If you are a brick aficionado and would like to learn more about the history of brick production and construction in Calgary, you need to come to the next Heritage Roundtable. You will meet some of the people who make the preservation and maintenance of the buildings and features we love possible. The evening will include:

•Historic brick production & industry in Alberta — Malcolm Sissons, president, I-XL Industries Ltd., a 4th generation family business founded in 1912 as the Redcliff Pressed Brick Co.

•Current brick masonry trade, traditional methods — Neil Puype, principal of a heritage building consulting company and 5th generation brick and stone mason

•Early brickyards & building with brick in Calgary — Marilyn Williams, Heritage Roundtables steering committee

This is going to be great, talking ‘bout brick in the Sandstone City, so join us. The event takes place Rideau Park School gymnasium, 829 Rideau Road SW and starts at 7:00 pm (doors will open at 6:30 pm). It is open to the public and free of charge. To register, click here.

 

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Mewata Armouries, entrance to the Drill Hall, ca 1965

Alison Jackson Photograph Collection, AJ 88-05

The Value of Old Buildings

by Christine H - 0 Comment(s)

Elbow Park School

Elbow Park School

From the Elbow Park School Website

Elbow Park School is in the news again. The CBE is meeting to discuss what will be done with the school – should it be torn down and replaced or restored? Schools often present challenges for the people who want to save old buildings. They are large and occupy vast tracts of land, often in very desirable neighbourhoods. The people who hold Elbow Park’s fate in their hands are facing a real dilemma. Yes, a new school would have all the bells and whistles, enough plug ins for all the electronics (I work in an older building myself and understand this challenge especially), a better gym, and all the amenities that new buildings offer, but they will also lose a character building, in a sense they will lose the history of their school. The neighbourhood, which is one of the oldest in the city, will lose more of its defining characteristics, the characteristics that make it such a wonderful place to live.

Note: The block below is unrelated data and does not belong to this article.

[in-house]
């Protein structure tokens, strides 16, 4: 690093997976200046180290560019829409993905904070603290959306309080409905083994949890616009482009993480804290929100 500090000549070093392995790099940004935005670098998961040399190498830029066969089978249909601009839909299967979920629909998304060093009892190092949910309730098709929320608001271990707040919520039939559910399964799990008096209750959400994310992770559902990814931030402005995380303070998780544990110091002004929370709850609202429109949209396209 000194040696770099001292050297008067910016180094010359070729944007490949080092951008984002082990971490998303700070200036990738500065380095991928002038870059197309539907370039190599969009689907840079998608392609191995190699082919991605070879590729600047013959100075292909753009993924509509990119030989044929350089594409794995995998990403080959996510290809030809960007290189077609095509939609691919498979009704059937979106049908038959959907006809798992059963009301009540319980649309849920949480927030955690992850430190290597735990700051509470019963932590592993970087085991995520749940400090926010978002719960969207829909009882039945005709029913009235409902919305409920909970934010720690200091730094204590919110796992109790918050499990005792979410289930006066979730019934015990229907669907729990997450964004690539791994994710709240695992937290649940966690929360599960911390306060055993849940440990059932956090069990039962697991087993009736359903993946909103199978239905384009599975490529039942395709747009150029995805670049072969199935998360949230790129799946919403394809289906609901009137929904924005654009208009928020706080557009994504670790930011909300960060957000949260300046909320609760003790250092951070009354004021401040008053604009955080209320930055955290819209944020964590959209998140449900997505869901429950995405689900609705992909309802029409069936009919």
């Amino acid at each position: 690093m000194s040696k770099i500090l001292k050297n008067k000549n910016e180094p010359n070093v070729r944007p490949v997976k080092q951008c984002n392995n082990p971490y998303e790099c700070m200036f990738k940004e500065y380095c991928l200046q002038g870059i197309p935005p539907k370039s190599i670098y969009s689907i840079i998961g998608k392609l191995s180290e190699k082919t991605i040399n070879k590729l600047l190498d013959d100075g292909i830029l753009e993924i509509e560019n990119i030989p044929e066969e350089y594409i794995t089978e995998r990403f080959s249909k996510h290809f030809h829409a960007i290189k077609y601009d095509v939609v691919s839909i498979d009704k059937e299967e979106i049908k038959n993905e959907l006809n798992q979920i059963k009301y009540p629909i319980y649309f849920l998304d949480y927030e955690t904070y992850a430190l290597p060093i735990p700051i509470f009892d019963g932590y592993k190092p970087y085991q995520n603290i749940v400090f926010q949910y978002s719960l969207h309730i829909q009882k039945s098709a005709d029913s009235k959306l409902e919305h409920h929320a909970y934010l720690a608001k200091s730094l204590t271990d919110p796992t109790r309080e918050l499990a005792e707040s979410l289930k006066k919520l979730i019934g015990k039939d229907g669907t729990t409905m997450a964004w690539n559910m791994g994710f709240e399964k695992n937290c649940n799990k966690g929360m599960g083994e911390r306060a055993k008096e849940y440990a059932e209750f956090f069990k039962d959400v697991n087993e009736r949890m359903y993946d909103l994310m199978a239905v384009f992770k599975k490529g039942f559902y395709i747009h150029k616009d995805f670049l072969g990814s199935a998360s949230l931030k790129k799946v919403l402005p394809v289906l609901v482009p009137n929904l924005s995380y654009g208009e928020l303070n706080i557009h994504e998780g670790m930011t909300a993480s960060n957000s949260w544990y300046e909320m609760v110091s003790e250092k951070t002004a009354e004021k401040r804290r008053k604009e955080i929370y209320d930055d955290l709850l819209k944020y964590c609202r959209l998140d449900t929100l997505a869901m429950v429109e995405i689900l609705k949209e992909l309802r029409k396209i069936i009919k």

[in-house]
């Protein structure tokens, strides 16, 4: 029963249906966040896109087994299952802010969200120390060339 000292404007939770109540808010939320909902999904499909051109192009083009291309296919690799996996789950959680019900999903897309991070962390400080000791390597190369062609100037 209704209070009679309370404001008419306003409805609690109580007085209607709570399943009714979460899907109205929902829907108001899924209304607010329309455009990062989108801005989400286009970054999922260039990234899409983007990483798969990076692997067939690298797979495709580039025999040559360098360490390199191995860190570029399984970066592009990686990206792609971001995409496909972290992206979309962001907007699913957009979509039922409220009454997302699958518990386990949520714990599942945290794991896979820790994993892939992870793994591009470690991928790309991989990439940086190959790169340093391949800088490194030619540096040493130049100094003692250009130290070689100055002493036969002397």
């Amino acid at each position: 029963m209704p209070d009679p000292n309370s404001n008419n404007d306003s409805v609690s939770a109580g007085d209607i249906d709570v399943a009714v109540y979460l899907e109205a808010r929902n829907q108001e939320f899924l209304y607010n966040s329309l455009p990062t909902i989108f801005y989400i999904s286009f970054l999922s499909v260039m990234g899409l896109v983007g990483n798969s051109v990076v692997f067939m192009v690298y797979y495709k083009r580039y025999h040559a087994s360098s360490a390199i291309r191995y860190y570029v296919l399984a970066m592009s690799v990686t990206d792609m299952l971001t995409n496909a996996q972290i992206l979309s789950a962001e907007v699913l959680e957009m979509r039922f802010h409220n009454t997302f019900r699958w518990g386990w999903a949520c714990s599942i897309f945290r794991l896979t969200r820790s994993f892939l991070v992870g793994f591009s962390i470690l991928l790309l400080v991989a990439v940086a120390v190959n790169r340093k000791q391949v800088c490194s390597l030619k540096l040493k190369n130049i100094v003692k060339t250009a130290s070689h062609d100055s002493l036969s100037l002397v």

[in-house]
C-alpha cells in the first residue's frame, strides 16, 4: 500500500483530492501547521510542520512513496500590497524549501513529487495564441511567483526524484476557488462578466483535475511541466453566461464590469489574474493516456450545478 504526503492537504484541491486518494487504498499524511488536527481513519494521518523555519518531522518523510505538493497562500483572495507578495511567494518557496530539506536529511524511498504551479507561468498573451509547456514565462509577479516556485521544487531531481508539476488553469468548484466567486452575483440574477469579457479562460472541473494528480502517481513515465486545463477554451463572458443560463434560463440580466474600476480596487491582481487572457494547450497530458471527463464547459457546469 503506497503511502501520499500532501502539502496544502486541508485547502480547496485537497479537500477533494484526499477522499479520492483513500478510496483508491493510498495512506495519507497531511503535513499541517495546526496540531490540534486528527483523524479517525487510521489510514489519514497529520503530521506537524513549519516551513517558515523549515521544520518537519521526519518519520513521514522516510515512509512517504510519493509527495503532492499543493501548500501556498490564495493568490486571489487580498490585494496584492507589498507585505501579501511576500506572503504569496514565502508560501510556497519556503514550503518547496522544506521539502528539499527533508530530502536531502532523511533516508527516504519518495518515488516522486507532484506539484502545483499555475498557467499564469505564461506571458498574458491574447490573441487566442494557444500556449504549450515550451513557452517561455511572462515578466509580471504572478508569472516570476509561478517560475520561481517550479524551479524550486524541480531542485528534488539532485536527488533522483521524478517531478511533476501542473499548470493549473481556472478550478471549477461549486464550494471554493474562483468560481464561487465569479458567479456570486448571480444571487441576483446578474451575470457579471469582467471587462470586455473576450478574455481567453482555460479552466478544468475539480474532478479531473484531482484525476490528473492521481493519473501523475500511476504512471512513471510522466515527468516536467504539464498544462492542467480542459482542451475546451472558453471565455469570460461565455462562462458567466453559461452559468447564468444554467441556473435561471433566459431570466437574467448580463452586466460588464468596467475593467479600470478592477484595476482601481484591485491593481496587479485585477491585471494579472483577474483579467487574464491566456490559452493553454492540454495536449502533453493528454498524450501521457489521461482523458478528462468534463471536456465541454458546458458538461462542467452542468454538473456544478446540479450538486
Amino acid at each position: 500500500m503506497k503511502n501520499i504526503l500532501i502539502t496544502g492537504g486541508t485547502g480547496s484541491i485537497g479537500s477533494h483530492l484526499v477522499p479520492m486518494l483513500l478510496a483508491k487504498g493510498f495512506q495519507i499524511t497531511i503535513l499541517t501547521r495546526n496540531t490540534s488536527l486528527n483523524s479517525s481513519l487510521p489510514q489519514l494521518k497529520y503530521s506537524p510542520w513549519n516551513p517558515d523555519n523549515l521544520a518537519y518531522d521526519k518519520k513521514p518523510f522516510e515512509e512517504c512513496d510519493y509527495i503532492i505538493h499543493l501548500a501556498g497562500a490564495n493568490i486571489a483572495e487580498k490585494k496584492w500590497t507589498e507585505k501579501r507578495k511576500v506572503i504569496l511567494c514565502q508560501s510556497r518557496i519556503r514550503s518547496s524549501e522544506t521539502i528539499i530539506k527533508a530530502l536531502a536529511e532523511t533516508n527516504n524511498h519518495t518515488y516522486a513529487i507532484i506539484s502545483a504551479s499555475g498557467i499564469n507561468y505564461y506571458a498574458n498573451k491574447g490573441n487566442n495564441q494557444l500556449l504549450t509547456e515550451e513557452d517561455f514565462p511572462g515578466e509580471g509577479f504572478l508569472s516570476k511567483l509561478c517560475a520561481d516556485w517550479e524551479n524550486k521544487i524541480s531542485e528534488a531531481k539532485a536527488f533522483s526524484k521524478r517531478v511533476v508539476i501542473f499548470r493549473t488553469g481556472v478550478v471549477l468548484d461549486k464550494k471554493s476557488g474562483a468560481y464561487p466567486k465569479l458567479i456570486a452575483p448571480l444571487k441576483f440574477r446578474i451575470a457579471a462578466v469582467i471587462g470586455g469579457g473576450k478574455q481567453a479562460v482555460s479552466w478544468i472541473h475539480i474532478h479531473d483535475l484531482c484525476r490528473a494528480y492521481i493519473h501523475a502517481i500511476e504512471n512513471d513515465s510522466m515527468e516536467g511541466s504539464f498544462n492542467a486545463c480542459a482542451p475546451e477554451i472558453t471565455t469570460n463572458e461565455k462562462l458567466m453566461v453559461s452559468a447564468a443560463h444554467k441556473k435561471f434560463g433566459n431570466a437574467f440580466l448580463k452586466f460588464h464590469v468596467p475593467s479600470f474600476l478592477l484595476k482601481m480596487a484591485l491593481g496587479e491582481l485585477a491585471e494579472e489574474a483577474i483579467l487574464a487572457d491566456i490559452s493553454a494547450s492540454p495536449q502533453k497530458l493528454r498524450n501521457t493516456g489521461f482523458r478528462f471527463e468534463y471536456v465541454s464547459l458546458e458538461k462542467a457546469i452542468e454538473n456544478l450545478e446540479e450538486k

So what, you might say. This is a pointless discussion. An old building is an old building and the best way to deal with it is to replace it. That it is flood damaged is the perfect opportunity to look to the future and build something “better.” This is at the heart of much of what we do in the heritage community. What is the value of an old building? Is there more than monetary value to consider when we decide their fate? Is newer necessarily better?

There are lots of arguments to support both points of view. Reusing old buildings adds character to cities – remember when Mordecai Richler famously stated that Calgary would be a helluva city once it was uncrated? We’ve come a long way from there. We value our heritage and realize that preserving our old buildings gives a sense of the history to a city, something that we lose every time we knock one of them down. Old school buildings are especially important in the history of place. “Schools were once thought of as important civic landmarks built to last a century. They represented community investments that inspired civic pride and participation in public life," said Richard Moe, president of the National Trust for Historic Preservation. There is an excellent study on the fate of historic neighbourhood schools by the Trust called “Why Johnny Can’t Walk to School: Historic Neighborhood Schools in the Age of Sprawl.”